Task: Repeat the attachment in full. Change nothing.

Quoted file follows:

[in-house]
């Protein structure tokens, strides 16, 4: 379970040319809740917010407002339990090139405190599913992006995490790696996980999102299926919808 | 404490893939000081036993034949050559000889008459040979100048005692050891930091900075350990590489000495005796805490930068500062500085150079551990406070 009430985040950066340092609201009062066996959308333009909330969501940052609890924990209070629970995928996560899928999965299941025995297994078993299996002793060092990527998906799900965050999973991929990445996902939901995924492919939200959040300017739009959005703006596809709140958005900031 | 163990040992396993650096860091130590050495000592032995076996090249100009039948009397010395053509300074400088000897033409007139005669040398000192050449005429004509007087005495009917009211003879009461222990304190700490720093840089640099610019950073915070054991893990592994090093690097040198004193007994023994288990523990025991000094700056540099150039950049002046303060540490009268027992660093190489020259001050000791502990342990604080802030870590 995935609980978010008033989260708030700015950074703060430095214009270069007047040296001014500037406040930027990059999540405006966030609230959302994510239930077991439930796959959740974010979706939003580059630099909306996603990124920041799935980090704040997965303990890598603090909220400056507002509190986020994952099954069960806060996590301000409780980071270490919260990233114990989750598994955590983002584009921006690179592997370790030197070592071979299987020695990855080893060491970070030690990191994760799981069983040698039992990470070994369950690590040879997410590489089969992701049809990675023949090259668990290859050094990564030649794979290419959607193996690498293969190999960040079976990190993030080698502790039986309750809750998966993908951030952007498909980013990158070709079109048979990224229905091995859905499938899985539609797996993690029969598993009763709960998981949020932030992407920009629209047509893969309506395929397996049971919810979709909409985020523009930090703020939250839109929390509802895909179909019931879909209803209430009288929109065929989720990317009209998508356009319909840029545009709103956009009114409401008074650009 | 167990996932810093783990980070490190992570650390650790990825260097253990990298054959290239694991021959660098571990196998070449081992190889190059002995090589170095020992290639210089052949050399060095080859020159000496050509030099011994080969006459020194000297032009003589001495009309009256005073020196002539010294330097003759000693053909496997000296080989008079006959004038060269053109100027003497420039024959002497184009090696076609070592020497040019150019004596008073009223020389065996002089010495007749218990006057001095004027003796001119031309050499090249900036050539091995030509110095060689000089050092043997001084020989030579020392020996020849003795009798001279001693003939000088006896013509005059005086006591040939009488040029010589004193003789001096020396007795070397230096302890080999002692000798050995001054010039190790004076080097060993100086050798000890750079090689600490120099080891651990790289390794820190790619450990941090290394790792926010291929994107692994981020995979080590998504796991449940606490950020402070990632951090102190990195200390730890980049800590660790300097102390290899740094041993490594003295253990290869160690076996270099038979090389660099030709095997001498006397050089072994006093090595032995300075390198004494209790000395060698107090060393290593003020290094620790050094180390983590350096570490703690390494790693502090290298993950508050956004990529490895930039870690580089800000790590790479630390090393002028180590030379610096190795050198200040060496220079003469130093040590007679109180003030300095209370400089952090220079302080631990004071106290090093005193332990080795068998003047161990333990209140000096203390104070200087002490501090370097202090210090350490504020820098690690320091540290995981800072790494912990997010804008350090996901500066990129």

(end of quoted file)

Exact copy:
[in-house]
């Protein structure tokens, strides 16, 4: 379970040319809740917010407002339990090139405190599913992006995490790696996980999102299926919808 | 404490893939000081036993034949050559000889008459040979100048005692050891930091900075350990590489000495005796805490930068500062500085150079551990406070 009430985040950066340092609201009062066996959308333009909330969501940052609890924990209070629970995928996560899928999965299941025995297994078993299996002793060092990527998906799900965050999973991929990445996902939901995924492919939200959040300017739009959005703006596809709140958005900031 | 163990040992396993650096860091130590050495000592032995076996090249100009039948009397010395053509300074400088000897033409007139005669040398000192050449005429004509007087005495009917009211003879009461222990304190700490720093840089640099610019950073915070054991893990592994090093690097040198004193007994023994288990523990025991000094700056540099150039950049002046303060540490009268027992660093190489020259001050000791502990342990604080802030870590 995935609980978010008033989260708030700015950074703060430095214009270069007047040296001014500037406040930027990059999540405006966030609230959302994510239930077991439930796959959740974010979706939003580059630099909306996603990124920041799935980090704040997965303990890598603090909220400056507002509190986020994952099954069960806060996590301000409780980071270490919260990233114990989750598994955590983002584009921006690179592997370790030197070592071979299987020695990855080893060491970070030690990191994760799981069983040698039992990470070994369950690590040879997410590489089969992701049809990675023949090259668990290859050094990564030649794979290419959607193996690498293969190999960040079976990190993030080698502790039986309750809750998966993908951030952007498909980013990158070709079109048979990224229905091995859905499938899985539609797996993690029969598993009763709960998981949020932030992407920009629209047509893969309506395929397996049971919810979709909409985020523009930090703020939250839109929390509802895909179909019931879909209803209430009288929109065929989720990317009209998508356009319909840029545009709103956009009114409401008074650009 | 167990996932810093783990980070490190992570650390650790990825260097253990990298054959290239694991021959660098571990196998070449081992190889190059002995090589170095020992290639210089052949050399060095080859020159000496050509030099011994080969006459020194000297032009003589001495009309009256005073020196002539010294330097003759000693053909496997000296080989008079006959004038060269053109100027003497420039024959002497184009090696076609070592020497040019150019004596008073009223020389065996002089010495007749218990006057001095004027003796001119031309050499090249900036050539091995030509110095060689000089050092043997001084020989030579020392020996020849003795009798001279001693003939000088006896013509005059005086006591040939009488040029010589004193003789001096020396007795070397230096302890080999002692000798050995001054010039190790004076080097060993100086050798000890750079090689600490120099080891651990790289390794820190790619450990941090290394790792926010291929994107692994981020995979080590998504796991449940606490950020402070990632951090102190990195200390730890980049800590660790300097102390290899740094041993490594003295253990290869160690076996270099038979090389660099030709095997001498006397050089072994006093090595032995300075390198004494209790000395060698107090060393290593003020290094620790050094180390983590350096570490703690390494790693502090290298993950508050956004990529490895930039870690580089800000790590790479630390090393002028180590030379610096190795050198200040060496220079003469130093040590007679109180003030300095209370400089952090220079302080631990004071106290090093005193332990080795068998003047161990333990209140000096203390104070200087002490501090370097202090210090350490504020820098690690320091540290995981800072790494912990997010804008350090996901500066990129």